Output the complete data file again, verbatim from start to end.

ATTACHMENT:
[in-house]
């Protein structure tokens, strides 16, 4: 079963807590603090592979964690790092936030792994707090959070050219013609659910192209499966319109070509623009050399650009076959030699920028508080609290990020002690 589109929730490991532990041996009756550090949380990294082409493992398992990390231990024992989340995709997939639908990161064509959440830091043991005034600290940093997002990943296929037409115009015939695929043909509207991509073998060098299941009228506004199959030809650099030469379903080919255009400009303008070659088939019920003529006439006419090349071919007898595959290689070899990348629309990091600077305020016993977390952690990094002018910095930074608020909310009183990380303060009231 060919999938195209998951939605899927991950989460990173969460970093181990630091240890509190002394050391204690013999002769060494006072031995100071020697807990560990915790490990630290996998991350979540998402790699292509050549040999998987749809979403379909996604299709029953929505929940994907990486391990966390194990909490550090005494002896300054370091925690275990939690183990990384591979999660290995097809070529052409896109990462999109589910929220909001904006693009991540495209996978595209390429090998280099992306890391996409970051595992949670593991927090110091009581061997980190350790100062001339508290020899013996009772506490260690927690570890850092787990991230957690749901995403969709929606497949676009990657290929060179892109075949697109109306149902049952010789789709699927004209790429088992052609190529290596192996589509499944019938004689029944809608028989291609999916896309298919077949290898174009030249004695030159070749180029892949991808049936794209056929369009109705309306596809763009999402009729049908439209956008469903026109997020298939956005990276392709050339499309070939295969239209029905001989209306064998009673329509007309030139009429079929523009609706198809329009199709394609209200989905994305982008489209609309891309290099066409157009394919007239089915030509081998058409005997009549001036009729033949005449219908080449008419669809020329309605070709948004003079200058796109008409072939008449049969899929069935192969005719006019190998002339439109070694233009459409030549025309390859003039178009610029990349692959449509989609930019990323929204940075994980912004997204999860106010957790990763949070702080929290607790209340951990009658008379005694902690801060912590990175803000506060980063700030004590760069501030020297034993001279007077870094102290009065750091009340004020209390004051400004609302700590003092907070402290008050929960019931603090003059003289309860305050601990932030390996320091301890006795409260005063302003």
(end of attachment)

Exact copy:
[in-house]
């Protein structure tokens, strides 16, 4: 079963807590603090592979964690790092936030792994707090959070050219013609659910192209499966319109070509623009050399650009076959030699920028508080609290990020002690 589109929730490991532990041996009756550090949380990294082409493992398992990390231990024992989340995709997939639908990161064509959440830091043991005034600290940093997002990943296929037409115009015939695929043909509207991509073998060098299941009228506004199959030809650099030469379903080919255009400009303008070659088939019920003529006439006419090349071919007898595959290689070899990348629309990091600077305020016993977390952690990094002018910095930074608020909310009183990380303060009231 060919999938195209998951939605899927991950989460990173969460970093181990630091240890509190002394050391204690013999002769060494006072031995100071020697807990560990915790490990630290996998991350979540998402790699292509050549040999998987749809979403379909996604299709029953929505929940994907990486391990966390194990909490550090005494002896300054370091925690275990939690183990990384591979999660290995097809070529052409896109990462999109589910929220909001904006693009991540495209996978595209390429090998280099992306890391996409970051595992949670593991927090110091009581061997980190350790100062001339508290020899013996009772506490260690927690570890850092787990991230957690749901995403969709929606497949676009990657290929060179892109075949697109109306149902049952010789789709699927004209790429088992052609190529290596192996589509499944019938004689029944809608028989291609999916896309298919077949290898174009030249004695030159070749180029892949991808049936794209056929369009109705309306596809763009999402009729049908439209956008469903026109997020298939956005990276392709050339499309070939295969239209029905001989209306064998009673329509007309030139009429079929523009609706198809329009199709394609209200989905994305982008489209609309891309290099066409157009394919007239089915030509081998058409005997009549001036009729033949005449219908080449008419669809020329309605070709948004003079200058796109008409072939008449049969899929069935192969005719006019190998002339439109070694233009459409030549025309390859003039178009610029990349692959449509989609930019990323929204940075994980912004997204999860106010957790990763949070702080929290607790209340951990009658008379005694902690801060912590990175803000506060980063700030004590760069501030020297034993001279007077870094102290009065750091009340004020209390004051400004609302700590003092907070402290008050929960019931603090003059003289309860305050601990932030390996320091301890006795409260005063302003």